Not that “dating” is really a real thing anymore (at least not in the sense of the word connoting the romance some were conditioned to expect from their Hollywood diet–in a screen sense, not a food sense), but when it is, it appears that “women” are increasingly likely to settle for what can only be referred to as a potato. It’s not just that most “men” are slovenly, unkempt, colorless and mostly growing spuds out of themselves from an inability to wash. It’s also that they are potato-y in personality, exuding a blandness from their very skin (usually blanc, but sometimes golden, or red from a sunburn).
You will tell yourself, however, that a potato is sometimes a necessary evil in one’s diet of sexlessness. Yet like a stomach overly gorged on one bite of a potato, so, too, will the average vagina feel the same way. From one thrust of a potato penis. And like the great debate about whether potatoes are technically good for you because of their classification as a vegetable, you’ll find that rather than losing a feeling of loneliness, you’re only gaining the feeling of dead weight at your side and in your bed (because he likely doesn’t have one). So though you might be surrounded solely by potatoes in this abyssal farm-like landscape called the twenty-first century, it doesn’t mean you have to lie down with any of them.
“Women” do tend to say a lot of dumb shit, let’s be honest. Even despite the fact that they do so want to topple the patriarchy, it’s a bit difficult to achieve when you’re spouting heinous catchphrases tailor-made for hashtagging and captioning an Instagram post (since Facebook is evermore cancelled due to plummeting stock value, as if that’s going to stop the over twenty-five set from using a platform that has been indoctrinated into their daily lives for so long). To be sure, the most ironic thing about saying “living my best life” when referring to an image of an avocado toast or some such other basique fare is that the “woman” in question is very clearly living a waking nightmare.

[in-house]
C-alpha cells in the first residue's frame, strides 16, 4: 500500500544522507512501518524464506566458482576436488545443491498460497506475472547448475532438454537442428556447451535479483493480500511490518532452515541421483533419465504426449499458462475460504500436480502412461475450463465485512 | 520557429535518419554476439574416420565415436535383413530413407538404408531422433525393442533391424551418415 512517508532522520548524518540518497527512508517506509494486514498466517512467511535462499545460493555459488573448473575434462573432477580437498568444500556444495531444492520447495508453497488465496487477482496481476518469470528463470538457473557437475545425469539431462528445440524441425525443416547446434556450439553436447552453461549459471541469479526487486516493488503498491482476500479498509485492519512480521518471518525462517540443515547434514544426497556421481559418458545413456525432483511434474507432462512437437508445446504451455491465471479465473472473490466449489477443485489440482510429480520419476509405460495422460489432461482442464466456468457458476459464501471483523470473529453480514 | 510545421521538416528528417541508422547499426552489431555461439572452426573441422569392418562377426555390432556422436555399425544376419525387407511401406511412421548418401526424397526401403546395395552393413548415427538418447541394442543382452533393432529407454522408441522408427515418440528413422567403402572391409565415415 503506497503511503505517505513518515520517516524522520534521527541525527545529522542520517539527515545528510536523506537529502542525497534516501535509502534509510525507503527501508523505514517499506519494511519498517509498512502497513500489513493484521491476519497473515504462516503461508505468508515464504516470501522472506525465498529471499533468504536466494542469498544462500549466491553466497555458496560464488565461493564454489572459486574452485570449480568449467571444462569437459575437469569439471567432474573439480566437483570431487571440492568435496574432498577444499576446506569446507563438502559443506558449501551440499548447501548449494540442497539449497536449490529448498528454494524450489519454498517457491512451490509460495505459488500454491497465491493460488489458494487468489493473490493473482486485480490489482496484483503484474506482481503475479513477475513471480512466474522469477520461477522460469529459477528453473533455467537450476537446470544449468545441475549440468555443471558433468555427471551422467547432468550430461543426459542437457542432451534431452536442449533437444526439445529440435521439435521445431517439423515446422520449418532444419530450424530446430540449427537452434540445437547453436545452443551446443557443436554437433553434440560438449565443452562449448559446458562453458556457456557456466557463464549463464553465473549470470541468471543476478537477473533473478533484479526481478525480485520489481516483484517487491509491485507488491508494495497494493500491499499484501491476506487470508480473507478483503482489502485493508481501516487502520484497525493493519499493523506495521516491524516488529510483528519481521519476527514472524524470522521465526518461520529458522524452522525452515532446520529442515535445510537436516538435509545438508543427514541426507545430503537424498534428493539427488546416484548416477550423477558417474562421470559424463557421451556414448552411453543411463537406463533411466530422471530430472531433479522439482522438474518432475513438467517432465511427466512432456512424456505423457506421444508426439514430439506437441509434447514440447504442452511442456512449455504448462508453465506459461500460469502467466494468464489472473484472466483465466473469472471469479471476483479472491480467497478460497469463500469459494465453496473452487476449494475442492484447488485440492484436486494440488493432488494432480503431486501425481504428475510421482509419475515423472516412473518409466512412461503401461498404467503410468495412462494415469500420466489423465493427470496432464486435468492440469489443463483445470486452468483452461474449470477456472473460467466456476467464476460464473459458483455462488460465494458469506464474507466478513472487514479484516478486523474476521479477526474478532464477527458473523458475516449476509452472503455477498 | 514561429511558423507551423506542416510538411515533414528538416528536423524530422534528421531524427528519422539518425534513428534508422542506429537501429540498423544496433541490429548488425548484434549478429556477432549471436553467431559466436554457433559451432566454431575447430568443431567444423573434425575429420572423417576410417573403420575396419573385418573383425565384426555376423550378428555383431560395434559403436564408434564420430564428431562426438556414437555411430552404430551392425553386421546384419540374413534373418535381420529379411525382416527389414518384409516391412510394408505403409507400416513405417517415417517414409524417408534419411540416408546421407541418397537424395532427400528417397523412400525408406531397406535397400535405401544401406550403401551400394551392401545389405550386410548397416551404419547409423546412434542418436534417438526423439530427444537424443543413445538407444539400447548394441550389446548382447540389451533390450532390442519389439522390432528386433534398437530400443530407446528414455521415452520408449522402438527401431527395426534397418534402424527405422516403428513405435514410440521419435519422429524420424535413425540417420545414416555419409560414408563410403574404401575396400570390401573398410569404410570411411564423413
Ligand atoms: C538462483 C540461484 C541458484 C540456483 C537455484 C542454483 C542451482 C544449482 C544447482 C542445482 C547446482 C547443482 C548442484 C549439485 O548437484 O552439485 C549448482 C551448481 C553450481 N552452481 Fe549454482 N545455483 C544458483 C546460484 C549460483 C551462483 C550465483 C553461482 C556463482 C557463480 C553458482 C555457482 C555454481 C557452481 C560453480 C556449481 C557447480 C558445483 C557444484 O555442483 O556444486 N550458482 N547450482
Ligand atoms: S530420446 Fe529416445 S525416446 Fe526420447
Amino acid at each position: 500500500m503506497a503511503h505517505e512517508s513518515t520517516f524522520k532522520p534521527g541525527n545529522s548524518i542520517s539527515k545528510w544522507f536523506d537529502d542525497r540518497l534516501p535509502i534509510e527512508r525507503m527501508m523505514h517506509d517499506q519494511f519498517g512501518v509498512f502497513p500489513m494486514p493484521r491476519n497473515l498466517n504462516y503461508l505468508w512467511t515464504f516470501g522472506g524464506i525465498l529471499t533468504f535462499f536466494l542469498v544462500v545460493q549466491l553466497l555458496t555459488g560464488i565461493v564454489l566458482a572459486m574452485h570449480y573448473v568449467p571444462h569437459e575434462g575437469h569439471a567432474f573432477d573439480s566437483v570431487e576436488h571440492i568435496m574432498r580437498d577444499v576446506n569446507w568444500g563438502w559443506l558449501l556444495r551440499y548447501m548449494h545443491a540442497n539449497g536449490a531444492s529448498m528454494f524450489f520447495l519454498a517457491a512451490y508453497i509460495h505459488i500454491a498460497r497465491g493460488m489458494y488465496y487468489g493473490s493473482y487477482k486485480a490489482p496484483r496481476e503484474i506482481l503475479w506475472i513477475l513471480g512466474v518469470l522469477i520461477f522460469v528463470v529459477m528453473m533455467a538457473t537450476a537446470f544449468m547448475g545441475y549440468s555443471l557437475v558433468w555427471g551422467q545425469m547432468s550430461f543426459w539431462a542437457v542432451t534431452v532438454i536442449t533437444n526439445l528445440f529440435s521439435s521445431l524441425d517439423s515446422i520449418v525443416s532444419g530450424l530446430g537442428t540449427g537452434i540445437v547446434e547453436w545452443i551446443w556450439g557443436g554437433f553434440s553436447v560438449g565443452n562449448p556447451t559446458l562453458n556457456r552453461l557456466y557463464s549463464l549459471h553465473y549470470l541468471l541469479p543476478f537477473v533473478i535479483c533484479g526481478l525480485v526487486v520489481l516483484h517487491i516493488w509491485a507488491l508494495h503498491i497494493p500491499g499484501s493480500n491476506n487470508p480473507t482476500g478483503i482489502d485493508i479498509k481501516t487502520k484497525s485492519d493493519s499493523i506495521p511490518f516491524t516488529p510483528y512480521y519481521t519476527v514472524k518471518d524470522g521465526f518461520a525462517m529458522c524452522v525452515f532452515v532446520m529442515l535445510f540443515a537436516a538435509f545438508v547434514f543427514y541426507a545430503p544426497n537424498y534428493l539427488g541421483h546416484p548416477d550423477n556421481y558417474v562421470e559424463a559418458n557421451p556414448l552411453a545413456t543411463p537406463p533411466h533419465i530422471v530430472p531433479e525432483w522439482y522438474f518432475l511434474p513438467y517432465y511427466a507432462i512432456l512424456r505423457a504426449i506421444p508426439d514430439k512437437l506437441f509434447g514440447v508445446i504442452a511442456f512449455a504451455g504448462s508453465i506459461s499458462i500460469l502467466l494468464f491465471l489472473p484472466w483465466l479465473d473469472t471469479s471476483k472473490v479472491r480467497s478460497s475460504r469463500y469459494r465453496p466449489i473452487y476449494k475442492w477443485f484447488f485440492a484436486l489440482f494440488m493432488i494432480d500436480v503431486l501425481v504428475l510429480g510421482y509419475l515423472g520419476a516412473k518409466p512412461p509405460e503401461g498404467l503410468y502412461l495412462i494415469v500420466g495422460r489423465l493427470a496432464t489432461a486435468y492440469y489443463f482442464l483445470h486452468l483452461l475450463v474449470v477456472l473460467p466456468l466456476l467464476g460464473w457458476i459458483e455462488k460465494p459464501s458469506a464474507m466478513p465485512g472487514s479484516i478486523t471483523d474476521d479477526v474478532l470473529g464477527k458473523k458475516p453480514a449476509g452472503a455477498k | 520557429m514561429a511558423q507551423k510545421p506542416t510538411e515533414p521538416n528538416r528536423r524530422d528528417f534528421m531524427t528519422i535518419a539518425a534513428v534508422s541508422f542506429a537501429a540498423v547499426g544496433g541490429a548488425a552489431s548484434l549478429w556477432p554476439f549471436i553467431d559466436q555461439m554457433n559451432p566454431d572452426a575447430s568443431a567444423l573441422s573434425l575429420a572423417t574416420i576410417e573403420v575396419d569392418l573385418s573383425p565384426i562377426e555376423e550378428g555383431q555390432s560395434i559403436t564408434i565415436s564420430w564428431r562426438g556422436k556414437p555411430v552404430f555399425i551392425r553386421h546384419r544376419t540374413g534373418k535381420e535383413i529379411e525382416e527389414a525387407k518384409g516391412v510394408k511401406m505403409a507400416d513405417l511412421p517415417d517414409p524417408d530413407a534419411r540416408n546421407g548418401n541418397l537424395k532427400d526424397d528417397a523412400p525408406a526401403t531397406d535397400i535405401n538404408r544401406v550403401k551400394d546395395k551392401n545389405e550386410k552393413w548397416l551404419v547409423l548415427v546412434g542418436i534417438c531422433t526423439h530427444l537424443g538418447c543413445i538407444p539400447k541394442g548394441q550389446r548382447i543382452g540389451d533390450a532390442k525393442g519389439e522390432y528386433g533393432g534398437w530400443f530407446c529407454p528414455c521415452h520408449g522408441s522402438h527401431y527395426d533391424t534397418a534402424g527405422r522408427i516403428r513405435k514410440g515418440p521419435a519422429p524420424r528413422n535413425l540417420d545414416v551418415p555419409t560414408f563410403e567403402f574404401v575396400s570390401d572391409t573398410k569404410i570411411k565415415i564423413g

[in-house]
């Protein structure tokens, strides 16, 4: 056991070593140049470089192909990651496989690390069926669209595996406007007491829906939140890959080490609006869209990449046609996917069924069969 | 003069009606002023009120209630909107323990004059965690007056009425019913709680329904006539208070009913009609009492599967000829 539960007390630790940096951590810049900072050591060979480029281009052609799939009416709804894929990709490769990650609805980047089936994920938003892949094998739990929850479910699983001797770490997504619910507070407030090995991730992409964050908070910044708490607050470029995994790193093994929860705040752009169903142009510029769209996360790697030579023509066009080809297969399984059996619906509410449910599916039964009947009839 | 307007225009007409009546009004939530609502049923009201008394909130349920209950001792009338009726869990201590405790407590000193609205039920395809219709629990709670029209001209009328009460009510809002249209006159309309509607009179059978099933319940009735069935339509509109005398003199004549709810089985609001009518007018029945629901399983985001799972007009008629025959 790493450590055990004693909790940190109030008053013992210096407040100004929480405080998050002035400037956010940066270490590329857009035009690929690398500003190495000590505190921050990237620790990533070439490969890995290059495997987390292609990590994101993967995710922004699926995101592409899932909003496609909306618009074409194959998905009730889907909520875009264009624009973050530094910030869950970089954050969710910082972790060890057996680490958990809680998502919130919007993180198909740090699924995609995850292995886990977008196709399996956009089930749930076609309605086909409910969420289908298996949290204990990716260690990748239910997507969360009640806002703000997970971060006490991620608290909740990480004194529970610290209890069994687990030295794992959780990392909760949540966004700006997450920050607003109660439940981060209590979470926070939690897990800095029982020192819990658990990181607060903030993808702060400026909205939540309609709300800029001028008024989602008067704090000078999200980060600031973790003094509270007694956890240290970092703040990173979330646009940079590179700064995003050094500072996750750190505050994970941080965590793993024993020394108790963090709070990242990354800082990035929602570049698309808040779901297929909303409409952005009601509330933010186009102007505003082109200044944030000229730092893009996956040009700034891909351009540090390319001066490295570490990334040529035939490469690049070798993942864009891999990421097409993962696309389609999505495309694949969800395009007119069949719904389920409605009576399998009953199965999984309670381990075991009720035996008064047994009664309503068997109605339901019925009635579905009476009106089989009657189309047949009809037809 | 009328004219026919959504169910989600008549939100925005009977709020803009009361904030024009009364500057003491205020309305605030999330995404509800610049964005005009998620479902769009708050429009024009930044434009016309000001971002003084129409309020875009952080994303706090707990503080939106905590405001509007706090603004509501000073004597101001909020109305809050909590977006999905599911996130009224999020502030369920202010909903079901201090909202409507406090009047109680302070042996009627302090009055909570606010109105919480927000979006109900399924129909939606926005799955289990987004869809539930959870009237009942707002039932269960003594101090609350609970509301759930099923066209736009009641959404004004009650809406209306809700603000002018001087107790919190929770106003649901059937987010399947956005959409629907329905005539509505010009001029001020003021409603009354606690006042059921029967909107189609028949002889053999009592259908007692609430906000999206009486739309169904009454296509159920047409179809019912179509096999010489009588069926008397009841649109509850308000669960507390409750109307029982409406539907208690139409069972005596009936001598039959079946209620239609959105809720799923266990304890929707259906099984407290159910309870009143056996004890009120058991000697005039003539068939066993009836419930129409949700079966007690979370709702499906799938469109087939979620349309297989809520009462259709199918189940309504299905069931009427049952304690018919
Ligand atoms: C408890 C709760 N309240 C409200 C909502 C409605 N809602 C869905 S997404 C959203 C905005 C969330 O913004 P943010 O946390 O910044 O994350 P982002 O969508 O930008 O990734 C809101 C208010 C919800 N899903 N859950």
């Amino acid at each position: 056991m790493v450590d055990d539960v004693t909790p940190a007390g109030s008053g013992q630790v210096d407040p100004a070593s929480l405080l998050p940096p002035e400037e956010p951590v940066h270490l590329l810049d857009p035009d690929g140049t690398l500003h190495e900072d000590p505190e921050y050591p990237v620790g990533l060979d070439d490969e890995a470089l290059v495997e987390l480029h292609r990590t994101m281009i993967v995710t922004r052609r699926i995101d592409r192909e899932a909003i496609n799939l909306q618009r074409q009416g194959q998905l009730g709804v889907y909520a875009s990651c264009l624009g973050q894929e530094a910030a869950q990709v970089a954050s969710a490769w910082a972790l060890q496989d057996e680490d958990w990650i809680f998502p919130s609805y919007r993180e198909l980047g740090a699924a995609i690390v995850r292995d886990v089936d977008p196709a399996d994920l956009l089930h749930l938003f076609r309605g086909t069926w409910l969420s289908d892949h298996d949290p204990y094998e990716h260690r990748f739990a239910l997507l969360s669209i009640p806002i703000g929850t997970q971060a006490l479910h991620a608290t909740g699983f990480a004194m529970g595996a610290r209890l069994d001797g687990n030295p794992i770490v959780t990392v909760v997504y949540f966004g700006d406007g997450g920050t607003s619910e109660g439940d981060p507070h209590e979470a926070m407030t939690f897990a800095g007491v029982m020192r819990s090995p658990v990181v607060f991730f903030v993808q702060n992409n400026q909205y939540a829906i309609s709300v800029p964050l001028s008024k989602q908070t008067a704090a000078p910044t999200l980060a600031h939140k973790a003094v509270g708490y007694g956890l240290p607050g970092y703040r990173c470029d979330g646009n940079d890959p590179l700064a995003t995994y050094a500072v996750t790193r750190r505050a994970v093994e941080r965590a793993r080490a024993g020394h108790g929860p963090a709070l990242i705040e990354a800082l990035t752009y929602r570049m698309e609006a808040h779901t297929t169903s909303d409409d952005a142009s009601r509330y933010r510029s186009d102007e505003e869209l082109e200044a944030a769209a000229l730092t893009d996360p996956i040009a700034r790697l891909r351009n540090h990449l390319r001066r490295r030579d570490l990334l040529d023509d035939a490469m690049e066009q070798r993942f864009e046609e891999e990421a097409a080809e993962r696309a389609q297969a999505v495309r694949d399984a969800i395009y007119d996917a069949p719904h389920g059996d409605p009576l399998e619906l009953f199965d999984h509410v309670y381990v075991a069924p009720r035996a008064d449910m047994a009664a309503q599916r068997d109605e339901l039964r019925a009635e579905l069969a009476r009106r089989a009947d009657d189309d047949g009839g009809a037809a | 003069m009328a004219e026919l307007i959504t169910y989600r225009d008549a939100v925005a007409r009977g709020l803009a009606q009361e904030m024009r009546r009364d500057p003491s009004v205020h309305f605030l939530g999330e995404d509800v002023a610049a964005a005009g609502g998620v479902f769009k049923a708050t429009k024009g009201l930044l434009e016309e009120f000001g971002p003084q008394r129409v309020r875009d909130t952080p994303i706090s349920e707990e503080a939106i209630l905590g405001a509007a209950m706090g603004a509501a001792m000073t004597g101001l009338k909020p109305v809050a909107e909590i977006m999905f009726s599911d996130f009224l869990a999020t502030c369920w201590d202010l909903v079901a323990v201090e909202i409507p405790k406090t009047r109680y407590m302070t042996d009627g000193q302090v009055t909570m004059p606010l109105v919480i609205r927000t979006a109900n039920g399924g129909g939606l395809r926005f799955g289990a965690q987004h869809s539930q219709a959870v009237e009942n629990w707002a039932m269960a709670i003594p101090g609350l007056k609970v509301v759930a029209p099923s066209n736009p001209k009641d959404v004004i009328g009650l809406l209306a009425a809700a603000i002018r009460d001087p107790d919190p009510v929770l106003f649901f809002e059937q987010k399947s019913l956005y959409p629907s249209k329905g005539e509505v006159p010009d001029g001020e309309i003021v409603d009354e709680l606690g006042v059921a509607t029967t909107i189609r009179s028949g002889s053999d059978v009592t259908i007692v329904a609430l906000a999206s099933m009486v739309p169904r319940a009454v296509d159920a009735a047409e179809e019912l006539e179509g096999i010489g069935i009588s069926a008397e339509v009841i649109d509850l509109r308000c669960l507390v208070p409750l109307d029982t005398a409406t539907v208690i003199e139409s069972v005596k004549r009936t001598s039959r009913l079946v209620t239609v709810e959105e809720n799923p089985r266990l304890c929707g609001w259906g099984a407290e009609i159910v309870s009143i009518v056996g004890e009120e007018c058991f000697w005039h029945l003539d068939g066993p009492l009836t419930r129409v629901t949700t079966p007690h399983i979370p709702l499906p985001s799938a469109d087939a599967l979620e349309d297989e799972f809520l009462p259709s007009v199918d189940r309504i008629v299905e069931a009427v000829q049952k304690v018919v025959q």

Harkening back to that old cliche, “Are you living or just existing?,” the “living my best life” non-aphorism is contrarian to what it says right in the text: “living.” But no, it’s “existing in my mediocre life” that ought to be the phrase. These are the “women” who are so convinced that to spend money on bullshit (usually pertaining to food at overpriced New York restaurants) is to connote true happiness because it can be flaunted in a way that genuine, often intangible happiness cannot. Then, of course, there are the outdoor, nature-oriented, “activity” posts deemed worthy of the “living my best life” assignation. But, like everything else, the more you insist something is happening the less likely it probably is to be true. Because if you zoom in on the avocado spread closely enough, you can just make out the trace of a dead fly’s wing.
In any case, the only way for a “woman” to truly live her best life, evidently, is to proudly declare she’s been lobotomized by wielding this phrase so unabashedly.
We’ve all been that “woman” at one point or another, when we’ve fallen prey to “loving” an “artist.” Because who isn’t, in the naïveté of their youth, attracted to the “romantic” lifestyle of staying up late drinking Pernod, sleeping in till noon and not really “having it figured out,” save for being certain that something’s just gotta happen with his art. Even if he doesn’t exactly know how that’s going to provide for a financial plan in the interim. Which is also why his “girl”friend might find herself paying for things more than occasionally once he starts to feel comfortable, a trajectory from obsequious that happens real quick. Still, one of many “female” superpowers is an ability to ignore just how bad things are, particularly when a self-imposed cloud of love and therefore muddled judgment is at play.